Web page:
Interoperability: Improving Continuity of Care
Interoperability is the main focus on Meaningful Use Stage 2. The goal is to improve the quality and efficiencies of healthcare. Participating providers electronically exchange key clinical data with clinics, imaging centers and laboratories. Establishing connectivity to a health information exchange (HIE) creates tremendous research capabilities for health researchers, resulting to capturing and tracking health trends and improve outcomes.
Implementing electronic health records (EHR) interfaces is not an easy task. Before the 2013 Healthcare Information and Management Systems Society (HIMSS) Conference, ONC Chief Farzad Mostashari,MD, told Health IT News, HIE is a shared responsibility.
“Fundamentally, we have to reduce the cost and complexity of interfaces through standards and implantation guides,” stated Mostashari. “The vendors have to really be able to do Stage 2. It’s a huge step up—huge step up on interoperability. Vendors are really going to have to step up to the plate in terms of being able to achieve the Stage 2 expectations for true vendor-to vendor coded, clinical structured, documents being able to have kind of ubiquitous protocols with security in place.”
UMC: Your Vendor and Partner for Established Connectivity
At the HIMSS Conference, Ulrich Medical Concepts (UMC) president Sandra Ulrich co-presented “Overcoming Barriers to Public Reporting. The presentation highlighted how UMC, the Kentucky Regional Extension Center (REC) and Paducah Dermatology PLLC partnered to achieve the nation’s first “real –time” EHR based model that successfully reports cancer cases to the Kentucky Cancer Registry (KCR).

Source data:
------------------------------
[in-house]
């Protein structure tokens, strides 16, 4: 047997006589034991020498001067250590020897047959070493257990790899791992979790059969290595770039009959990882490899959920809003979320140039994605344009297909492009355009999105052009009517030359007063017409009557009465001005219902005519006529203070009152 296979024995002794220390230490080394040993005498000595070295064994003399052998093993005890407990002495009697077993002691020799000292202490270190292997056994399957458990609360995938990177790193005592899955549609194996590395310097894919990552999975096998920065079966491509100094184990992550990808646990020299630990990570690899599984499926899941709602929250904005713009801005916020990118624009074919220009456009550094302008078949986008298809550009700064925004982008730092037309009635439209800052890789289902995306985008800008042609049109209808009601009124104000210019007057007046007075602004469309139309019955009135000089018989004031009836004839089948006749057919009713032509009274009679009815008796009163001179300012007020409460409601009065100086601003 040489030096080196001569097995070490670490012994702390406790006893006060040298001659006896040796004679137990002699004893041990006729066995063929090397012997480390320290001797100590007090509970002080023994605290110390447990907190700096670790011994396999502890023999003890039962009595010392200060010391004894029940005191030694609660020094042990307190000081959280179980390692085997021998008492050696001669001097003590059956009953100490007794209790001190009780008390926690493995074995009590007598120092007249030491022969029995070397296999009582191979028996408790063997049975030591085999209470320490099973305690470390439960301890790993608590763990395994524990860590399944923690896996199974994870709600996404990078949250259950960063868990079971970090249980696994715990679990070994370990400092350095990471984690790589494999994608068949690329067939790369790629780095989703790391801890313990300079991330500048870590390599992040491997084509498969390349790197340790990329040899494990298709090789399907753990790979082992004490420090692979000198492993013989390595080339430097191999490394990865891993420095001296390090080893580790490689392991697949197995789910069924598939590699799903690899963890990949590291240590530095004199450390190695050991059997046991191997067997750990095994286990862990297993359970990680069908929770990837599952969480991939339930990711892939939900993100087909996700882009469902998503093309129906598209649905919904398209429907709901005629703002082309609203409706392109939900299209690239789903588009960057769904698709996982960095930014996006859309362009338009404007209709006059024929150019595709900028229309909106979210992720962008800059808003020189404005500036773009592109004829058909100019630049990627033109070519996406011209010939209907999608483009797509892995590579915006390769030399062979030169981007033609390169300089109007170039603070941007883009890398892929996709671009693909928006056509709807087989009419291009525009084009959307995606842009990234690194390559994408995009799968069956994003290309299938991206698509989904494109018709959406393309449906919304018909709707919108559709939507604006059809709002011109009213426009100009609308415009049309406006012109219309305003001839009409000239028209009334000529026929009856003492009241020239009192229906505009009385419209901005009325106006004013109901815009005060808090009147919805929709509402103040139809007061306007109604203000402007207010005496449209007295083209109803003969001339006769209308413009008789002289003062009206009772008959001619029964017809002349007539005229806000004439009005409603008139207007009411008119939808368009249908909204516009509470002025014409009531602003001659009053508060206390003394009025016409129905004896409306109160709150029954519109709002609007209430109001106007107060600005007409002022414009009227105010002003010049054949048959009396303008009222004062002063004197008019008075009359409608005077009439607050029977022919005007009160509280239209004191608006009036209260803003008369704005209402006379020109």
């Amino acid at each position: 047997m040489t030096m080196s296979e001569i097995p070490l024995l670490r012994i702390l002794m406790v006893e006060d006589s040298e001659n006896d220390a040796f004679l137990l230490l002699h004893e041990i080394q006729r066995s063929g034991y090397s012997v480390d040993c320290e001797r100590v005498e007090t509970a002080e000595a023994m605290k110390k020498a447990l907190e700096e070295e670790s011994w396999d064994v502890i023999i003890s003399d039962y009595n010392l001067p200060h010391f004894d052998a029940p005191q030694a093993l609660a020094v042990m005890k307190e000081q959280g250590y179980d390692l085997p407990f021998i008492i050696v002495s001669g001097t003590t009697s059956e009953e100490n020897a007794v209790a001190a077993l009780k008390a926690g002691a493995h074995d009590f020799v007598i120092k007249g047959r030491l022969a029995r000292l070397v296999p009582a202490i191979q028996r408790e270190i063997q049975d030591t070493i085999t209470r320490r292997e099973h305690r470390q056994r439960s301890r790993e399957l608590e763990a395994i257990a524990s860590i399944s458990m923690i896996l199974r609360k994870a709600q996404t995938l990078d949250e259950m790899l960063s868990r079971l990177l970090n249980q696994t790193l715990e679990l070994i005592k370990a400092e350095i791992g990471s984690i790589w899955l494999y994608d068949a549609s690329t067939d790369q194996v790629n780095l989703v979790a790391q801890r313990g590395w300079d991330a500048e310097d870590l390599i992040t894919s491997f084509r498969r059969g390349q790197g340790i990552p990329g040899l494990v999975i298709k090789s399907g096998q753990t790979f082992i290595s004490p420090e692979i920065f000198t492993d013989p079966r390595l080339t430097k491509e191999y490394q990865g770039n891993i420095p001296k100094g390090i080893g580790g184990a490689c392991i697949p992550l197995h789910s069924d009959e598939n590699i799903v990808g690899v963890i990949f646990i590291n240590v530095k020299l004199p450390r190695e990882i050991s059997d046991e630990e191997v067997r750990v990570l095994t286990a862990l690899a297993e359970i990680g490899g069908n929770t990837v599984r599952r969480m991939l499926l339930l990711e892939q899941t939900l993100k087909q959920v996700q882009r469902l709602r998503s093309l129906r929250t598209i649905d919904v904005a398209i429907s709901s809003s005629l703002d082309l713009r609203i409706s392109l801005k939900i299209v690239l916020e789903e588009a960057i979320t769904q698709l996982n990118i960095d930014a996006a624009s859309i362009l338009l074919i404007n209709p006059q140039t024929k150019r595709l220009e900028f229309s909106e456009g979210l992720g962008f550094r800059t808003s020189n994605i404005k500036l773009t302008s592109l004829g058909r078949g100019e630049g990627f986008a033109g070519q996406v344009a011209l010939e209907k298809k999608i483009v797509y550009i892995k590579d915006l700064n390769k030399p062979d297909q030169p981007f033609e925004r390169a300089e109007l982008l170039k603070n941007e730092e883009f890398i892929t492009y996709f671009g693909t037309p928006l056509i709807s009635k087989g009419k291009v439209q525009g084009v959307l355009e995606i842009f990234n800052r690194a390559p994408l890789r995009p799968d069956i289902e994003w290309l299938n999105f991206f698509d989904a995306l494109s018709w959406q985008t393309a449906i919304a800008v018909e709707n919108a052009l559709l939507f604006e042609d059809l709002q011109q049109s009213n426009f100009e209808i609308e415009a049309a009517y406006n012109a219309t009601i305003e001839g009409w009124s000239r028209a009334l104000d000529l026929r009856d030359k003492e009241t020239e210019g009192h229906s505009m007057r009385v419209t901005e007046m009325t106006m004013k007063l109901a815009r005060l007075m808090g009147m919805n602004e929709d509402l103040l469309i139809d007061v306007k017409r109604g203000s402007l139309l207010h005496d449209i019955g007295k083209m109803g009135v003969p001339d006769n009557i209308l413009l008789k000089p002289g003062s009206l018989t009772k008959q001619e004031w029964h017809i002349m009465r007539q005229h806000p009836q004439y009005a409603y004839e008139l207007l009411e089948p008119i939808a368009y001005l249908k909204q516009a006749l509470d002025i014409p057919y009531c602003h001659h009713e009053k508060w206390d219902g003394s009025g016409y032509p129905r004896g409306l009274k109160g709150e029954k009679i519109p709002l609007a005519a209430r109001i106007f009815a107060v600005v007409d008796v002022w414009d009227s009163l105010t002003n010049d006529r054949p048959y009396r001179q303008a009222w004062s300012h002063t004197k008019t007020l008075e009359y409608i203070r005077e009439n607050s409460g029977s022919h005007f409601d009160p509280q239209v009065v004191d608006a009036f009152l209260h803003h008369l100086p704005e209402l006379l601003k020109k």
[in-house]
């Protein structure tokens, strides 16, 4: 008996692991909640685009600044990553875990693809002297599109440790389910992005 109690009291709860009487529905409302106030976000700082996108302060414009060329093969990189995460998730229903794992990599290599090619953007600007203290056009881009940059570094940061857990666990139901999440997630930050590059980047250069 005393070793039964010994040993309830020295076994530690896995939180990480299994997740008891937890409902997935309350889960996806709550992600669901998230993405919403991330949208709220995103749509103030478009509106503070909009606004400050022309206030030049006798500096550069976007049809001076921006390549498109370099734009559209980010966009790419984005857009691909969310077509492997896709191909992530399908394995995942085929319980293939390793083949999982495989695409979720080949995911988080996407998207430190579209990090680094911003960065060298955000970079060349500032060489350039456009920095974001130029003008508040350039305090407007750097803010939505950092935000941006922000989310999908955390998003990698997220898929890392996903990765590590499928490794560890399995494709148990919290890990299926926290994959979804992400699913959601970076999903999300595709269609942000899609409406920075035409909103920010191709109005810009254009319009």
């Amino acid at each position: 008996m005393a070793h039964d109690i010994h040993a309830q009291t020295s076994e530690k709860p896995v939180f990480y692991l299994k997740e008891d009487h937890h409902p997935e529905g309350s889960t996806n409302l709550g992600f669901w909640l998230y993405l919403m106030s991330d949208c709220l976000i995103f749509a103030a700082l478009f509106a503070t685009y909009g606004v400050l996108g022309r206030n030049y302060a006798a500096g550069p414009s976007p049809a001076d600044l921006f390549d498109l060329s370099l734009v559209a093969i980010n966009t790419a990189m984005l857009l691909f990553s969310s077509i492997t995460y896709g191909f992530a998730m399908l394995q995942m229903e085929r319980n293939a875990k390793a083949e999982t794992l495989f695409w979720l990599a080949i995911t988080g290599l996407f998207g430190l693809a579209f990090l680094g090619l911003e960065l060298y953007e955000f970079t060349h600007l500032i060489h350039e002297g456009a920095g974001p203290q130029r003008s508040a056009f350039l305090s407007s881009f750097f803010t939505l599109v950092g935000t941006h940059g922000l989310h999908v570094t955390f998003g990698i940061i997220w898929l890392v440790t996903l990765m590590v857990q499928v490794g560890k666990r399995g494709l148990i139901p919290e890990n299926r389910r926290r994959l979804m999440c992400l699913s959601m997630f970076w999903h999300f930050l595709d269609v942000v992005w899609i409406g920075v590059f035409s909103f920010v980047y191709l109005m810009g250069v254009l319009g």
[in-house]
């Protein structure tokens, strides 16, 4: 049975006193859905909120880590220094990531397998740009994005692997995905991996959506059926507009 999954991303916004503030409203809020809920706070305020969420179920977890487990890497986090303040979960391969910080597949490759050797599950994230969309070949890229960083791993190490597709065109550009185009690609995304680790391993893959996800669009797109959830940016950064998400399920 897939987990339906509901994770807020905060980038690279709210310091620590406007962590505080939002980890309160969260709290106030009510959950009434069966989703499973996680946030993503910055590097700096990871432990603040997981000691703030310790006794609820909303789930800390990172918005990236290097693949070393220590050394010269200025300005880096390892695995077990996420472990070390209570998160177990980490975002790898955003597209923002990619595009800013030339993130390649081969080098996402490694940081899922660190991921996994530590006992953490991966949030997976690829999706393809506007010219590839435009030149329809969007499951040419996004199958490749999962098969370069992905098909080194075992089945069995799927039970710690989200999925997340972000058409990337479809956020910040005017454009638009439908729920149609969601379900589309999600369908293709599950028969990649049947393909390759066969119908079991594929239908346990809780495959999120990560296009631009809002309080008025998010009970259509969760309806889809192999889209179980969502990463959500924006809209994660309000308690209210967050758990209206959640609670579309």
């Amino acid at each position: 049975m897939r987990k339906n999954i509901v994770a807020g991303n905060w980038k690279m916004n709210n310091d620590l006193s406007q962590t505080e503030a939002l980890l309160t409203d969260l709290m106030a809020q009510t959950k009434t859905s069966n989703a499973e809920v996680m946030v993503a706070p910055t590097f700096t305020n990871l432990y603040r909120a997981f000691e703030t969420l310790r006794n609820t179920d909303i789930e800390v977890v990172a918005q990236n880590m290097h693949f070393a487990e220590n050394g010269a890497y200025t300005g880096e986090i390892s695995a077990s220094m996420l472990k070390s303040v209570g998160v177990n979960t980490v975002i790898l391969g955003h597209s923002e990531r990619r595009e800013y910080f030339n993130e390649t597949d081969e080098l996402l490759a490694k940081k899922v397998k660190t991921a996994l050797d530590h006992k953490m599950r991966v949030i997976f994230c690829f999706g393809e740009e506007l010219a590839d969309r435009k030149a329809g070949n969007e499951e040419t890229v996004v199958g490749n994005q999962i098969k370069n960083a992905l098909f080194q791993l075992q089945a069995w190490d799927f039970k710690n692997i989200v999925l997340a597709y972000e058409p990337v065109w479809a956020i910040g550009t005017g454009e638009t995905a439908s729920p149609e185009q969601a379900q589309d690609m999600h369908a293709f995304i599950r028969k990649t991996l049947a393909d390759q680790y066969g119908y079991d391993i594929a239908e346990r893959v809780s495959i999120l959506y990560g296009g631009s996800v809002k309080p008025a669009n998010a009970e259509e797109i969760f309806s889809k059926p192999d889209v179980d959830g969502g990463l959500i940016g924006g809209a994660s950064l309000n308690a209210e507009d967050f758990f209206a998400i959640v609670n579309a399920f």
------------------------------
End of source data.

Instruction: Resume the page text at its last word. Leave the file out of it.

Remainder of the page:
“This project is laying the ground work for electronic reporting, not only in Kentucky, but across the U.S.” said Ulrich. “We were honored to have ‘first in the nation’ status to participate in such a cutting-edge project.”
Paducah Dermatology, PLLC was already using UMC’s EHR, Team Chart Concept (TCC), before the project began. Collecting much of the required data through TCC, the data still needed to be mapped into the clinical document architecture (CDA).
Because the CDA format was in its infancy when the collaboration began, UMC had a positive opportunity to have an input from a vendor perspective. As the standard evolved, adjustments to the data sent in the CDA were required, including:
- Adding new fields; and
- Modifying previous added fields.
There was no existing connectivity with the Kentucky Health Information Exchange (KHIE). UMC developed the ability to communicate with KHIE using secure “web services.”
- Developing the proper communication protocols to ensure secure deliver of the protected health information; and
- Software development to transmit the CDA document in the requested HL7 message.
“A key thing for our office is that we have an EHR and a vendor that worked with us and helped us through this entire process,” said Robin Stamper, practice manager for Paducah Dermatology.
The successful model proves that it is technically feasible for state cancer registries to receive standardized cancer data from physician EHRs.
“From the KCR’s perspective, we can anticipate receiving reliable, high quality data from physicians using TCC, that fulfills our reporting requirements,” said Eric Durbin, director of Cancer Informatics at the KCR.
“UMC has been a great partner,” said Durbin. “We could not have been successful in this project without their support. Their hard work and dedication has helped draw national attention to our highly successful collaboration.”
TCC users are able to interface with:
- Imaging Centers; and